Eight reasons to be scared of China
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Not surprisingly, the grand party congress in China has ended, as Xi Jinping announced an unprecedented third term. Xi promoted allies and expelled both younger rivals and partisan ideas to consolidate control. There was an embarrassing scene with his predecessor, Hu Jintao, who favored the “peaceful rise” of China. The photo taken on Sunday displayed an entire team of Xi Jinping blurring the balance of Communist Party factions once seen at the highest levels in China.
Xi Jinping could do whatever he wanted.
During a 1985 farm visit to Muscatine, Iowa, 32-year-old Xi Jinping asked to drive a red convertible owned by a stewardess. She said no. Nearly 40 years later, Xi has built a power structure around him that ensures he will never hear the word “no” from anyone in China.
Now that Shi has tightened control, here are eight of a lot more Reasons to fear China.
China will continue to finance the Ukraine-Russia war.
Xi gave Putin permission to invade Ukraine and continued to buy Russian oil. The relationship between China and Russia is not warm and warm, but Xi is happy to see Putin upset Europe and America, and Xi has not objected to Russia’s brutality. Russia and China have also intensified their joint military exercises.
Countdown in Taiwan.
Xi says Taiwan’s reunification with China will happen by 2027. Senior US military officials, including Chief of Naval Operations Admiral Michael Gilday, say China may try it sooner. Biden’s team has little time to bolster Taiwan’s defense and deter coercive military action against the country of 23 million people.
China supports Iran.
Last year, China and Iran signed a 25-year deal for China to invest more than $400 billion in Iranian oil, while cheap Chinese goods fill the Iranian market. The agreement also allows for up to 5,000 Chinese military personnel in Iran.
China controls 80 percent of the global solar panel supply chain.
This is for all components. China holds 97 percent of the manufacturing capacity for one key component, the darkening foil that absorbs sunlight in solar panels. What a monopoly. And you thought OPEC was bad.
China’s purchase of Europe.
At the moment, China is trying to buy part of the German port of Hamburg. Of course, no foreigner may own a stake in any Chinese port. China wants to distance Europe from US influence, warning on Sunday that the EU should not “dance the US stick”. Fortunately, Europe is waking up to the downside of its deep trade dependence on China. European Union President Josep Borrell has warned that it is time to look at China as a competitor. “It is better to deal with China when we are 27, not to deal with one,” Latvian Prime Minister Krisjanis Karenz said on October 20.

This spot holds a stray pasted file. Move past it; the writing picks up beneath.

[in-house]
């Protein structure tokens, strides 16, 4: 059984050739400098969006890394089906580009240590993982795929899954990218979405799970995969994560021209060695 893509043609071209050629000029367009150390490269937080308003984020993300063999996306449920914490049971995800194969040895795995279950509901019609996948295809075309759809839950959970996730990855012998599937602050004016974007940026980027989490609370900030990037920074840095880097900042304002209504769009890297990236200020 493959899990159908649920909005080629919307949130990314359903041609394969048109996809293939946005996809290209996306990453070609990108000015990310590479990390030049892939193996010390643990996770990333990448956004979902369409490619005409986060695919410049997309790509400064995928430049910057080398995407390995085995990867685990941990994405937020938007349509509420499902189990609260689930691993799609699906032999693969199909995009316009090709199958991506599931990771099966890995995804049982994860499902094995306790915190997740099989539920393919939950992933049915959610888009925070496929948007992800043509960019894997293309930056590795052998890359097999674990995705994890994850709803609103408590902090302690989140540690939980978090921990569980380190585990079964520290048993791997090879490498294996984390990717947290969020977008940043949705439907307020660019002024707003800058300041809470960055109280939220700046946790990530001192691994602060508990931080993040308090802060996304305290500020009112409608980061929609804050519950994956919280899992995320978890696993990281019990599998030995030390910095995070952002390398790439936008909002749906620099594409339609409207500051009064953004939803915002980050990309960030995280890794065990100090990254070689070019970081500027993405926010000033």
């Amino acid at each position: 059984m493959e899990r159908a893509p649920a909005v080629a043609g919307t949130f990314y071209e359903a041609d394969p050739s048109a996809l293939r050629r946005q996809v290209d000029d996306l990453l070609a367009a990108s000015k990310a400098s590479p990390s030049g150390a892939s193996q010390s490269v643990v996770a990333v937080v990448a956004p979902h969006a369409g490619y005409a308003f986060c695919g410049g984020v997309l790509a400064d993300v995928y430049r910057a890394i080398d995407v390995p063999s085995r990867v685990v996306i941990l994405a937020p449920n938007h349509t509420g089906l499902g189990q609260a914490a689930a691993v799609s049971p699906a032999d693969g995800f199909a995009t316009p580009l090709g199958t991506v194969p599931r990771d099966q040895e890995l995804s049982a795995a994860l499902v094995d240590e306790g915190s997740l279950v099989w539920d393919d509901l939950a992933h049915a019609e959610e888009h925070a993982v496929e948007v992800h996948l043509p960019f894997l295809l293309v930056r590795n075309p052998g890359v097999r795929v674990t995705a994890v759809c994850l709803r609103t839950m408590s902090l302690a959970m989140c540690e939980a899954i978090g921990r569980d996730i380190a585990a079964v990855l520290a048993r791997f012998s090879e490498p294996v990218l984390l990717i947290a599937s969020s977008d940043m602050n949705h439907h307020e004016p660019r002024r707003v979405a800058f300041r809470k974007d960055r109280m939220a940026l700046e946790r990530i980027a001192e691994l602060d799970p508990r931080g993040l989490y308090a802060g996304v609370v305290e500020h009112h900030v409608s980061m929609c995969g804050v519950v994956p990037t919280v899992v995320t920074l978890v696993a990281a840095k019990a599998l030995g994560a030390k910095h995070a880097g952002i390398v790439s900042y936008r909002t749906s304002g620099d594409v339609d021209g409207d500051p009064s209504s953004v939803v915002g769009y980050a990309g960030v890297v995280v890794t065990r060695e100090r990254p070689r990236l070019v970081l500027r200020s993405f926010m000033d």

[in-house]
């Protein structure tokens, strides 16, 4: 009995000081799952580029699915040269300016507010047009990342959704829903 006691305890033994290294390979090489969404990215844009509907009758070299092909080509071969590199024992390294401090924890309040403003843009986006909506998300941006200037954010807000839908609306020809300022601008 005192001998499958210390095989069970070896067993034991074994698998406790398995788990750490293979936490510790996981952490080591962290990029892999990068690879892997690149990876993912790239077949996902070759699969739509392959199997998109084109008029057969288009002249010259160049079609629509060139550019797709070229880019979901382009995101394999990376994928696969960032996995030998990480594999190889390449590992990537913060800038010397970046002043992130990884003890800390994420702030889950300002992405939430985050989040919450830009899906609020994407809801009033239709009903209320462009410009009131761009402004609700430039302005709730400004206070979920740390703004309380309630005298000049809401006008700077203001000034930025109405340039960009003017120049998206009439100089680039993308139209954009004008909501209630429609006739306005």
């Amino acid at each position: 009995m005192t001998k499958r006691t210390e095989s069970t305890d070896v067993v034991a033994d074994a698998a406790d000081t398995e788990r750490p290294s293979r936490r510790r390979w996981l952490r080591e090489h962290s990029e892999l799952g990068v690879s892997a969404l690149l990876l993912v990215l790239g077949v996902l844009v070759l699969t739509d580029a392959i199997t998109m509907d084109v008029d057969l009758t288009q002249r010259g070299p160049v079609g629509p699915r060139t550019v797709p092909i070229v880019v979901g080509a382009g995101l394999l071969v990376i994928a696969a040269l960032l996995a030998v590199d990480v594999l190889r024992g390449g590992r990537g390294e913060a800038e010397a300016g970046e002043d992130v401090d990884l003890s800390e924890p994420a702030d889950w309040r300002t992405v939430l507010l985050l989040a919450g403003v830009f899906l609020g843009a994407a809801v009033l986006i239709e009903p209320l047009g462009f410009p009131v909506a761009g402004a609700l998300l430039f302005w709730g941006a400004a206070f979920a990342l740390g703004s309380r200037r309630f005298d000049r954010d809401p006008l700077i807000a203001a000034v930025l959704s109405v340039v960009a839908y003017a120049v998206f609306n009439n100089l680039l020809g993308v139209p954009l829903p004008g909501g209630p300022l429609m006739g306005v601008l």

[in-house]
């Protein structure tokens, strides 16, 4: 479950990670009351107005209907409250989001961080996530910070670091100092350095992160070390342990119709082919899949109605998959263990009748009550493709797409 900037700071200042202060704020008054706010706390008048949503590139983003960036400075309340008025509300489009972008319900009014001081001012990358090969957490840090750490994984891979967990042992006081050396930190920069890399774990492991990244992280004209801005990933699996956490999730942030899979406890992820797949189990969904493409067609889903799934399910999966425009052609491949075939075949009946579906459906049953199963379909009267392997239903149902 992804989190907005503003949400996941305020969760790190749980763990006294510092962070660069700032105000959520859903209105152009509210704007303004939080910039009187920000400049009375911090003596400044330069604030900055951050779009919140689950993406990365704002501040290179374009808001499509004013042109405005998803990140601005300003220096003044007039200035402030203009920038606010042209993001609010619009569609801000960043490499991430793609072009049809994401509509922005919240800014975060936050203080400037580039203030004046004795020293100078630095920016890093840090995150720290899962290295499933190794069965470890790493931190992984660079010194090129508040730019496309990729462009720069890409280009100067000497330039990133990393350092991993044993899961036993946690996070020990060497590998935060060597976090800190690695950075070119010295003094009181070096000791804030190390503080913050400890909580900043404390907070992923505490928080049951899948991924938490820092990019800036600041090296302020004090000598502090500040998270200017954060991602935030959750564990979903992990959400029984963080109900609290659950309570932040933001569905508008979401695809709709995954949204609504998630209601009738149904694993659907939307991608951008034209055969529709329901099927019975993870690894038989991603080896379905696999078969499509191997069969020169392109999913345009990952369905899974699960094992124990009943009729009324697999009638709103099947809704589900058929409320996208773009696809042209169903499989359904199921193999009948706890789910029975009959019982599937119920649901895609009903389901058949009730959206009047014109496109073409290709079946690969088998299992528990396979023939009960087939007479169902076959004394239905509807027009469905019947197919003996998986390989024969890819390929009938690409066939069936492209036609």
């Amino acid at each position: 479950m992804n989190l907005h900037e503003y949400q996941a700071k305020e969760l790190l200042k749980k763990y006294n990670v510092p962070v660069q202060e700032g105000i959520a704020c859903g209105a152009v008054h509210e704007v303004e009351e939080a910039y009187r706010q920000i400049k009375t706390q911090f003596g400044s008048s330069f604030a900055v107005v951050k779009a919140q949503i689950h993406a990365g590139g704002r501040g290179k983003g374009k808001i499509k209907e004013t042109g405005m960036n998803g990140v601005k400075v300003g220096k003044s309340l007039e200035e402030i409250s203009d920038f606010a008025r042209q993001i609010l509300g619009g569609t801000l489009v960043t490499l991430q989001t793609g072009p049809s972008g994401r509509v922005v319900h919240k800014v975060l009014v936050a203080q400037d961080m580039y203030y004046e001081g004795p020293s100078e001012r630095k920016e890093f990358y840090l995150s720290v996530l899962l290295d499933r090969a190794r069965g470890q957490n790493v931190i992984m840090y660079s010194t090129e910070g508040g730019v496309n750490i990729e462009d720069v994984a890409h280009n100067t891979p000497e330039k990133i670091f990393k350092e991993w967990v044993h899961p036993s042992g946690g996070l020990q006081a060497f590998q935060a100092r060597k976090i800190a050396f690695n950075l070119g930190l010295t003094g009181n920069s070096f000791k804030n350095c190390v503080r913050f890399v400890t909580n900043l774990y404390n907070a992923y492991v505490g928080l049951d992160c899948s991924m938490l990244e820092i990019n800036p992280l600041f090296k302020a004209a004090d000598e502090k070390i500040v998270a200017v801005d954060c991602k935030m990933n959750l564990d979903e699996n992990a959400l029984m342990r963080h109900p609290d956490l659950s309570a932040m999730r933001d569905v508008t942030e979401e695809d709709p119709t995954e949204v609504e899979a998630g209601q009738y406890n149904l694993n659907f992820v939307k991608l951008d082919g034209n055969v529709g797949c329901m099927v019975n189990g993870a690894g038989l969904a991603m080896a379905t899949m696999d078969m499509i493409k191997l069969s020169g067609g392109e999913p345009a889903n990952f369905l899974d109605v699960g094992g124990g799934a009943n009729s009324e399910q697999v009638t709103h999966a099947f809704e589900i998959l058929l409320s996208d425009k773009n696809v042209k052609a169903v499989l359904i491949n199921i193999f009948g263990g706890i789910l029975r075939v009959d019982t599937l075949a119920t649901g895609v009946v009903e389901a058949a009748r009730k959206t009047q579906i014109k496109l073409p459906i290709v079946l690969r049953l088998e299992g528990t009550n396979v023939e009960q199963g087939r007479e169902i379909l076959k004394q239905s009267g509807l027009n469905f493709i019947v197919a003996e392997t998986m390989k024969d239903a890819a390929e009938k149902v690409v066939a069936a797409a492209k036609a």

Xi triples China’s nuclear weapons.
China’s goal is to build up to 700 nuclear weapons by 2027 and 1,100 by 2030. For decades, China has maintained a small nuclear stockpile. Xi Jinping changed all that, opening up new plutonium production and drilling holes for 200 new ICBMs. China refuses to participate in any arms control. The only reason Xi would want more nuclear weapons is to enable China to extend its power into the Pacific.
Atomic biological weapons.
China has long been trying to steal the secrets of American-made GMO corn and other agricultural products. China aims for more agricultural self-sufficiency; But it is possible that China’s laboratories may be developing a fungus or pathogen designed to attack US crops, according to testimony heard by the US Senate China Committee in April 2022. It seems we can’t rule out COVID-19.
Don’t forget the Chinese terror weapon in orbit.
Tested in 2021, the partial orbital bombing system is suspended in low Earth orbit and then launches maneuverable glide vehicles to blast targets on Earth’s surface. What are the goals? Certainly, US military objectives. The problem is that with this system, China can attack from anywhere around the world, not just from Chinese territory. The US Space Force will have to keep a close eye on China’s systems in orbit to see when and how they interact. Not very good for deterrence, but Xi Jinping doesn’t care.
“A prosperous China will create opportunities for the world,” Xi told the Communist Party gathering. Sailing will not be smooth. Rana Mitter, an expert at Oxford University in China, warns that zero-COVID policies and slow economic growth are weighing on China. But Xi remains a 21st-century Marxist, aiming to make his mark on China and the world.
Xi’s big claim is that China lifted millions out of poverty, proving the success of Red Communism. Xi’s predecessors did most of the poverty alleviation efforts, but under Xi, the state of observation grew by leaps and bounds. repression in hong kong The military aggression around Taiwan is all of Xi’s own making. His ambition is limitless, as recent structural checks and balances have disappeared.